US retail sales plunged by 16.4 per cent in April as the coronavirus pandemic forced businesses shut across the world’s largest economy, the Commerce Department said on Friday.
The drop was the largest recorded in the history of the survey and much worse than expected, with massive contractions reported in an array of retailers, including clothing, furniture, electronics and appliances and food and drinking places, all of which declined by double-digits.
The index sunk by 8.3 per cent in March, but April’s survey was the first to reflect a full month of lockdowns imposed to stem the spread of the virus.
The $403.9 billion in sales last month, seasonally adjusted, reversed years of growth and brought the index back to the level reached in August 2012.
National Retail Federation CEO Matthew Shay said that the report was ‘not a surprise given the current state of affairs’ but predicted a rebound.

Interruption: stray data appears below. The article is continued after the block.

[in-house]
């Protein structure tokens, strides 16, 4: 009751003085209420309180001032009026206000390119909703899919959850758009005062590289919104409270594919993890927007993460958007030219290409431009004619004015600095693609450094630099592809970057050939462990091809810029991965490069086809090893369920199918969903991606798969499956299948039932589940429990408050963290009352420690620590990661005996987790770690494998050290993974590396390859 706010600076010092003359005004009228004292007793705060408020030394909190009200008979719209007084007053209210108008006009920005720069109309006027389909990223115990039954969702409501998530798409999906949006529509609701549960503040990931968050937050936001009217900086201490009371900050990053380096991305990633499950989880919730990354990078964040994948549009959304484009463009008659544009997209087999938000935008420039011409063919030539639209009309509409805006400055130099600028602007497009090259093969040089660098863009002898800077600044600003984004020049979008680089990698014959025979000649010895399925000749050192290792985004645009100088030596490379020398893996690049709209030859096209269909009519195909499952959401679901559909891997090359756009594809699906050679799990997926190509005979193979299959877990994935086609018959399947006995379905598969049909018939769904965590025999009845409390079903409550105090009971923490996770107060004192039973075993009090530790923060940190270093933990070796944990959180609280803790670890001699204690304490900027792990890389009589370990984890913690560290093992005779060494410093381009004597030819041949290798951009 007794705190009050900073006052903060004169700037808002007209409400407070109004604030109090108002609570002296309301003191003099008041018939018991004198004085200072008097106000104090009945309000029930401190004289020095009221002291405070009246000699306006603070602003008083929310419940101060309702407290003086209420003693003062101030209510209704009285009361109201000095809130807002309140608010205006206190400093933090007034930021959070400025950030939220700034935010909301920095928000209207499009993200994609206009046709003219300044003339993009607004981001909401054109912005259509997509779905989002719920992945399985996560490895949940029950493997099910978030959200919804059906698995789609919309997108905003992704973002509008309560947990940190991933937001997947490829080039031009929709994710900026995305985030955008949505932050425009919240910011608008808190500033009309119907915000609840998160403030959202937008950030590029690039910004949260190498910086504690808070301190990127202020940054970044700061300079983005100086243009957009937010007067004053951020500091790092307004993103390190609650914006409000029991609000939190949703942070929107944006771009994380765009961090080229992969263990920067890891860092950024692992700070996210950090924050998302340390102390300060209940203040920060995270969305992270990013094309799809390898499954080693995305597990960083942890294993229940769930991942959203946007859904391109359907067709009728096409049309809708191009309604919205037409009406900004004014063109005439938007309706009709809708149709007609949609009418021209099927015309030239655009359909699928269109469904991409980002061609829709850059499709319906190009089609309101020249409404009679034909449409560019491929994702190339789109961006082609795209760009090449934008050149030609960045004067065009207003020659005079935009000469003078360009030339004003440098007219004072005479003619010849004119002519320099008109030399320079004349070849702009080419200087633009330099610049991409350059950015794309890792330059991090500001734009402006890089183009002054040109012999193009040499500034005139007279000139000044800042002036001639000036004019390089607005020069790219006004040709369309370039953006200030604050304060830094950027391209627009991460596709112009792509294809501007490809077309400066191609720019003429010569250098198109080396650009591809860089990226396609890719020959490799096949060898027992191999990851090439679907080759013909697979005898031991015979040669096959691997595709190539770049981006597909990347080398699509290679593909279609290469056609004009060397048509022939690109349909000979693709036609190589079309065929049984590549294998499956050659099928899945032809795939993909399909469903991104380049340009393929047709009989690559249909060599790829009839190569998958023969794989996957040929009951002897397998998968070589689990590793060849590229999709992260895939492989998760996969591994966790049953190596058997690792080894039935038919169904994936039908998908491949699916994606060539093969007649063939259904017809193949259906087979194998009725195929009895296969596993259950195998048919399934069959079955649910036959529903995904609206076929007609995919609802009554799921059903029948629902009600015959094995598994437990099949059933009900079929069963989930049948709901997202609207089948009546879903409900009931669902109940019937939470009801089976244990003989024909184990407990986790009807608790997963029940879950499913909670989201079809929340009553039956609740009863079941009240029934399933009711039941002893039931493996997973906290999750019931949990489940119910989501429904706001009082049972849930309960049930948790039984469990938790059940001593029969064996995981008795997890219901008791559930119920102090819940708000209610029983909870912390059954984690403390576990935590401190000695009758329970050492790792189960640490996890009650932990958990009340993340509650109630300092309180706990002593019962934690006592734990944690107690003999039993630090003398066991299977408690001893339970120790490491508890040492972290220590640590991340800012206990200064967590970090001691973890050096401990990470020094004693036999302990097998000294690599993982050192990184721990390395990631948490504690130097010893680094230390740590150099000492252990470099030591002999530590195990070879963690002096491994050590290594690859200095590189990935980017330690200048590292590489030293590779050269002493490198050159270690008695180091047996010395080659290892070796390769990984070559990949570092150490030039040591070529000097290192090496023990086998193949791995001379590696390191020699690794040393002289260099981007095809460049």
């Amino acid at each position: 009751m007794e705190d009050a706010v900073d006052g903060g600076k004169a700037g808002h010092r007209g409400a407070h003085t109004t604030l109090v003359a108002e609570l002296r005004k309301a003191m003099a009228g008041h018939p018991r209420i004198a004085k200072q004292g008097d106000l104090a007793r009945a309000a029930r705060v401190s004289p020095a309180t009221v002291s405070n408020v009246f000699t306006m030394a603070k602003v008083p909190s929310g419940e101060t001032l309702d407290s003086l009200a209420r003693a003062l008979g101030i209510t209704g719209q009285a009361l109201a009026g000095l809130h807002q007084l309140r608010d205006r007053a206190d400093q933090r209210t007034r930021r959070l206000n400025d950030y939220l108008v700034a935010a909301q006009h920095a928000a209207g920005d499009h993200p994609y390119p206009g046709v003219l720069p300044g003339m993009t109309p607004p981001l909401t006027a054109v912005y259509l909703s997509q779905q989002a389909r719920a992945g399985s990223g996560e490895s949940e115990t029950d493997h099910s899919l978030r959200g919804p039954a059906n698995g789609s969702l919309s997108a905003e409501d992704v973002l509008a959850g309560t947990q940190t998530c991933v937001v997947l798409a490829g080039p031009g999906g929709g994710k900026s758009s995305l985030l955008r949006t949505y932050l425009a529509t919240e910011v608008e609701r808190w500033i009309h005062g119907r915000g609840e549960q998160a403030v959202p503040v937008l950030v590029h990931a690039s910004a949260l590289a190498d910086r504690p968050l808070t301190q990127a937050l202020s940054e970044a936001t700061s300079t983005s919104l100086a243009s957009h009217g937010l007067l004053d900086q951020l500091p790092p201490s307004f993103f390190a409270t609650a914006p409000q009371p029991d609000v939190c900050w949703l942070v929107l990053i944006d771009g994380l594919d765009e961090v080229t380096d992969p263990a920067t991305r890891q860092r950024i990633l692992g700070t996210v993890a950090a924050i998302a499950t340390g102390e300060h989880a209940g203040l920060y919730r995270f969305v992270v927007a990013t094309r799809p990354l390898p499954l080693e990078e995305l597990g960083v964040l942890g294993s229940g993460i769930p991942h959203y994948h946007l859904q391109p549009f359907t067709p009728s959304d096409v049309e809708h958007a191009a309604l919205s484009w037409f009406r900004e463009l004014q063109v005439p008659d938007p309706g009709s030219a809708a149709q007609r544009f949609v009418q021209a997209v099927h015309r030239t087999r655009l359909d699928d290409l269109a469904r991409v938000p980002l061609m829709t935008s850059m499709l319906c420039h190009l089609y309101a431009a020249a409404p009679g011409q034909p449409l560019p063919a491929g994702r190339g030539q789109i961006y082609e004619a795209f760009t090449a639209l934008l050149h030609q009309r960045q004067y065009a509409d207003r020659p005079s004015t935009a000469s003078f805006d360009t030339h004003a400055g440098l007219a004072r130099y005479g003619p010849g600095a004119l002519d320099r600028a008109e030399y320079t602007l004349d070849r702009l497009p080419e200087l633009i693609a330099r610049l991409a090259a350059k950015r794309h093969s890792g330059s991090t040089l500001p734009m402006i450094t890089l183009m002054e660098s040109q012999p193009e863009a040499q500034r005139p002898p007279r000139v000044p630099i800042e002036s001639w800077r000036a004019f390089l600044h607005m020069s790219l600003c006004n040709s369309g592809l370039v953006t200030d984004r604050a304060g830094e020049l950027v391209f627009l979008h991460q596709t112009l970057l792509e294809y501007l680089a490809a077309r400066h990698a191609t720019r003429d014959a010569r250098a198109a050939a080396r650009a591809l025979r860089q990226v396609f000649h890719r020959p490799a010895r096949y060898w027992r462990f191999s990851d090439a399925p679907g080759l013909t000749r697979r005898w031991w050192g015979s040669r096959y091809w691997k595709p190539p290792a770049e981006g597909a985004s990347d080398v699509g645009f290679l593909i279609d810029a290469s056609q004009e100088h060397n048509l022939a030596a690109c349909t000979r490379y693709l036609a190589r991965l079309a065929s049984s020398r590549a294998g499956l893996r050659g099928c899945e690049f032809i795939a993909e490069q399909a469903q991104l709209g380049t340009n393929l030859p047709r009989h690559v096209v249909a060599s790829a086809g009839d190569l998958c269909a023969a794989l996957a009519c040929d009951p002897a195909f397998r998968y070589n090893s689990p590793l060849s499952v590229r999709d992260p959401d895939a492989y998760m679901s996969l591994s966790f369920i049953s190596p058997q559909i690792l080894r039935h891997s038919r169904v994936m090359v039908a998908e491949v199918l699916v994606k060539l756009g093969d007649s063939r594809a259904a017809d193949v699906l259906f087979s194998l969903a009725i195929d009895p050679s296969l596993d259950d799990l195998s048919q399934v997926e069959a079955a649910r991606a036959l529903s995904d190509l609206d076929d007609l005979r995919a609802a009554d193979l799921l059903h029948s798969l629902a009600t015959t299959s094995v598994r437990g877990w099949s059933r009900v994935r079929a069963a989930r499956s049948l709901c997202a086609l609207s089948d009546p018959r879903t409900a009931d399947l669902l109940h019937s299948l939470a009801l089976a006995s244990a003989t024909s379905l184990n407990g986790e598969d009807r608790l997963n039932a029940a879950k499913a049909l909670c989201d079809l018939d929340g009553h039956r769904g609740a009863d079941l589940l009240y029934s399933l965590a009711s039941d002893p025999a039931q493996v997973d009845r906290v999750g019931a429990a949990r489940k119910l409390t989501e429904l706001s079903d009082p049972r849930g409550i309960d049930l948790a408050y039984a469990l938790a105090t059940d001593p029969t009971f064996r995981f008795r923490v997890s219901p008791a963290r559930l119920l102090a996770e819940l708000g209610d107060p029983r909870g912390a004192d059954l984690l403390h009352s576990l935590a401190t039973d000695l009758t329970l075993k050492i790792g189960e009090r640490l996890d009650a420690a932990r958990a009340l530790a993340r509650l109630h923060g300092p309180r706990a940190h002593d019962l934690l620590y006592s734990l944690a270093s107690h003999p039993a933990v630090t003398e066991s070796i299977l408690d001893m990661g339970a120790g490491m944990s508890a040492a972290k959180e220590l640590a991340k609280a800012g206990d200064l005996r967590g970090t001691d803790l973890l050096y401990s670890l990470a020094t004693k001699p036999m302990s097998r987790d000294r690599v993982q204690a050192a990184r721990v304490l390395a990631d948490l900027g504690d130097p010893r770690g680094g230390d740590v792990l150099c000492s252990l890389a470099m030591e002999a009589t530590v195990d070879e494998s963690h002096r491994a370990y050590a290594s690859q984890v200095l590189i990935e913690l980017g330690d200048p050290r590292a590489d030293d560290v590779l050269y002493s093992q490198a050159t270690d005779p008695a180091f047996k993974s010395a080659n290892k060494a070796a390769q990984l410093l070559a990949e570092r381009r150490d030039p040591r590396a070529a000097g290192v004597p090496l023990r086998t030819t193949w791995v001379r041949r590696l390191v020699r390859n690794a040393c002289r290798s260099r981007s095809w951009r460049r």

‘Prior to this pandemic, retail was setting records in year-over-year growth, employment and investment. It is a resilient industry serving a smart consumer, and despite today’s report, we know it will be leading our nation’s economic recovery as this crisis recedes,’ he said in a statement.
Yet the damage was deep and the worst performers were businesses centered on getting people to visit stores and shopping malls, while e-commerce and grocery businesses showed signs of growth.
Sales as clothing stores dropped 78.8 per cent compared to March, electronics and appliances stores by 60.6 per cent and furniture stores by 58.7 per cent.
Gas station sales dropped 28.8 per cent as oil prices remained low.
However, non-store retailers, such as those doing business online, saw sales growth of 8.4 per cent, while food and beverage stores declined compared to March but rose12 per cent compared to April of last year, aided by the closure of restaurants.
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